This town, 50 kilometers northwest of Kyiv, will hold a special place in the Kremlin regime’s long list of crimes. Fierce fighting at the beginning of the Russian invasion caused far bigger destruction of homes than in other settlements of the Kyiv region that suffered from enemy shelling.
Now Borodyanka, like Bucha, Hostomel, and Irpin, are among the symbols of what will later be called Ukrainians’ resilience. How many times have the invaders tried to conquer, kill, or burn them, but they could not break this people.
People in Borodyanka prayed when they heard an airplane. Nine-story buildings collapsed next to them. Debris hid people who sought salvation in bomb shelters. But there was no choice: those who could not evacuate to other cities had to wait out in basements.
Maryna Kuraptseva is a media coach. In the past years, she lived with her family in Borodyanka, where she had moved from Yenakievo, Donetsk region in 2014. She says that Borodyanka was a town with a population of about 16,000. A peaceful, ordinary town with ordinary Ukrainian people who lived an ordinary life. And, of course, none of them expected what would happen on February 24.
“I woke up in the morning to go to work, made myself a coffee and turned on the phone. Then I saw that I had slept two hours since the beginning of the full-scale Russian invasion of Ukraine, that a lot of cities had already suffered devastating blows. I understood that it was real war. I don’t mean that before that the war in Donbas was not real. Soldiers died, cities were destroyed. But I didn’t believe that war would come to Borodyanka. According to my logic of a normal person, this is the rear, but I did not take Putin’s logic into account.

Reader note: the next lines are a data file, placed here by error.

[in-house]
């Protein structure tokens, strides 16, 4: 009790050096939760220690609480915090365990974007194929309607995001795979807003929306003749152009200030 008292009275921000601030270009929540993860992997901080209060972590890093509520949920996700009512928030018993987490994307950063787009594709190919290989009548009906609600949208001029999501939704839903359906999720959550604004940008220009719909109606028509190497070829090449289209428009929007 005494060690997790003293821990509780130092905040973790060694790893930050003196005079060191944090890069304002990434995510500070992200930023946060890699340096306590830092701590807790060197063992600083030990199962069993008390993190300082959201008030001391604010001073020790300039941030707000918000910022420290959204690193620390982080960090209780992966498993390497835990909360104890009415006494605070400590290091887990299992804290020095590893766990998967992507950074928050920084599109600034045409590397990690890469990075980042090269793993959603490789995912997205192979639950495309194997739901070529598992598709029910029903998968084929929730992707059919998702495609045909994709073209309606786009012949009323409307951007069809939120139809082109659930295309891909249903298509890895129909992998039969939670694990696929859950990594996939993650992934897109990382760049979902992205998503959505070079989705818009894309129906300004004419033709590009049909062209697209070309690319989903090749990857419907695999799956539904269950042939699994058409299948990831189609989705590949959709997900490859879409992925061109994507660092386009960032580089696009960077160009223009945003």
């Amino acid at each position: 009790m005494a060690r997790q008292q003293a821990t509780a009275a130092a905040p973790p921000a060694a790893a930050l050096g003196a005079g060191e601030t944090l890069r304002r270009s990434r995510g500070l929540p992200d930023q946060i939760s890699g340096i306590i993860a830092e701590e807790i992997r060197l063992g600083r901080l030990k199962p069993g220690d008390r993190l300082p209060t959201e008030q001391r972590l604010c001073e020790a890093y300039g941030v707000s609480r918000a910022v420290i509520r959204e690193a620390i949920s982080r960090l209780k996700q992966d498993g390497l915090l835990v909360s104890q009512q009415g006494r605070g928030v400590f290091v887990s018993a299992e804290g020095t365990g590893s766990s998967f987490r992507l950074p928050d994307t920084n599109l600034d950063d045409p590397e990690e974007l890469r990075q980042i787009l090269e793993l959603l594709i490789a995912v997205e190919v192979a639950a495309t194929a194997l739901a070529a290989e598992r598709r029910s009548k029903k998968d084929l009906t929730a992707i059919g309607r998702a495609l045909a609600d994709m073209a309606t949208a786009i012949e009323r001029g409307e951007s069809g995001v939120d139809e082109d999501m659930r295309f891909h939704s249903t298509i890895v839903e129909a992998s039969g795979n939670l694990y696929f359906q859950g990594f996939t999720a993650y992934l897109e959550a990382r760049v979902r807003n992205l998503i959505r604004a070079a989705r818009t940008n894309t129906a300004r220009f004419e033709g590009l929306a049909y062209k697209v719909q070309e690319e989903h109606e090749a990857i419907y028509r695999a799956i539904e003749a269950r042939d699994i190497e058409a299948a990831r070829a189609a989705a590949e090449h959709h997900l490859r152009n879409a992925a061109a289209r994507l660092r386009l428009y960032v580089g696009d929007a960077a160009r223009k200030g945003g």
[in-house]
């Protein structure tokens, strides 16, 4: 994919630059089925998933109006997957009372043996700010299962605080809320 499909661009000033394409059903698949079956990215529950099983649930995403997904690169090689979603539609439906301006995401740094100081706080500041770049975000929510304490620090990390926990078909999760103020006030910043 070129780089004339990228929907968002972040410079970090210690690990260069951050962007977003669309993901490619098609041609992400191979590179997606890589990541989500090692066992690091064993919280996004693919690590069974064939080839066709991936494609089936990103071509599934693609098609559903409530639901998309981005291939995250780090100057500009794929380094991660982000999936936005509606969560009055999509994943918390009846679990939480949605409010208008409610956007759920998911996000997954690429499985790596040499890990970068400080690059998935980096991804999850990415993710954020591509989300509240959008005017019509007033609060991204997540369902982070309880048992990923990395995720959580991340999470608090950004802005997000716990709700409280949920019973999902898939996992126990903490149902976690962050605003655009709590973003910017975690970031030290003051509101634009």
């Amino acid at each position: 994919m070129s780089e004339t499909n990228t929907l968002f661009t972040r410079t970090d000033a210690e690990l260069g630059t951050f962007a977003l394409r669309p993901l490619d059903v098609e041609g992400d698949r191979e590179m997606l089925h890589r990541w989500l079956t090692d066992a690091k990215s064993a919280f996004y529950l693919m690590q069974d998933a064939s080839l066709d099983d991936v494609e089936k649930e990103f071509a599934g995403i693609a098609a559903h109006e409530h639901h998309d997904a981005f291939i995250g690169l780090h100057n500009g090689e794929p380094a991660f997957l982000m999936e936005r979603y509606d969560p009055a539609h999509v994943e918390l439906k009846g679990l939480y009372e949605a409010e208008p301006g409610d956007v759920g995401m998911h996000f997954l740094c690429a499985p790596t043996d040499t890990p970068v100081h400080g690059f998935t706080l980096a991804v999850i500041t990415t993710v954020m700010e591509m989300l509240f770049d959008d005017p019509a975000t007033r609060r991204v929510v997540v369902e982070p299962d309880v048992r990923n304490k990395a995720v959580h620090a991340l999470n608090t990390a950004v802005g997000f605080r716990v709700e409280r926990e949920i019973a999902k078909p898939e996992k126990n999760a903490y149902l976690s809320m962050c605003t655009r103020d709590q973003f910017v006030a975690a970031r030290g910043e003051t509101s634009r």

On that day, we didn’t manage to leave because there was a traffic jam on the highway. There were four lanes where there used to be two, cars rubbed one another’s doors and clambered highway barriers. We simply would not have had enough time, and what happened on the 25th would have happened anyway. Bridges would have been blown up. If I had known what would happen next, I would have walked to Makariv. But half of Makariv was burned later together with the people who had evacuated there.
In Borodyanka, my family and I settled “as best as possible”: a central street and windows opposite the military commissariat. I looked out the window to see what flag was hanging on the military commissariat, because I know how it is when you wake up, and instead of a blue and yellow flag you see a rag with a two-headed chicken or an incomprehensible three-letter tricolor “formation”.
I watched people taking everything out of their shops, watched a queue at the pharmacy. We all have some experience, but it hardly helps, because in emergency you need to be a specially trained person to make things work. It would be good if the state systematized this work, made it mandatory, from self-training to functioning bomb shelters, instead of long basements in schools with no support in the middle.
I went to the pharmacy and the store later. At the pharmacy, we bought the last medications and paid over a thousand hryvnias. There was not much, but we bought the most necessary things. In the evening we went shopping. All the basic food that we wanted to buy: salt, yeast, flour, sugar, oil had been sold out. We already know that bread disappears first. And so it happened – the next day there was no more bread.
In the evening, they wrote in the condominium chat that we must have blackouts, must cover our windows, because Hostomel was “in full swing” and there might be shelling. Then we heard the first reports about marks on houses – green circles with crosses.
I started packing, and I had such an internal protest, a crazy feeling of pain, emptiness. I felt as if my gut twisted. I look at the black bag that has been with me since 2015, I look at all this – and my heart breaks. I sat down on the couch and cried… over that bag. Tears rolled down on my luggage, I think I was all wet with those tears. I cried so much that I almost fainted. And all because I understood that I had been standing on the ruins of my normal, peaceful life for eight years, collecting those ruins for eight years – and now they are being taken away from me, too.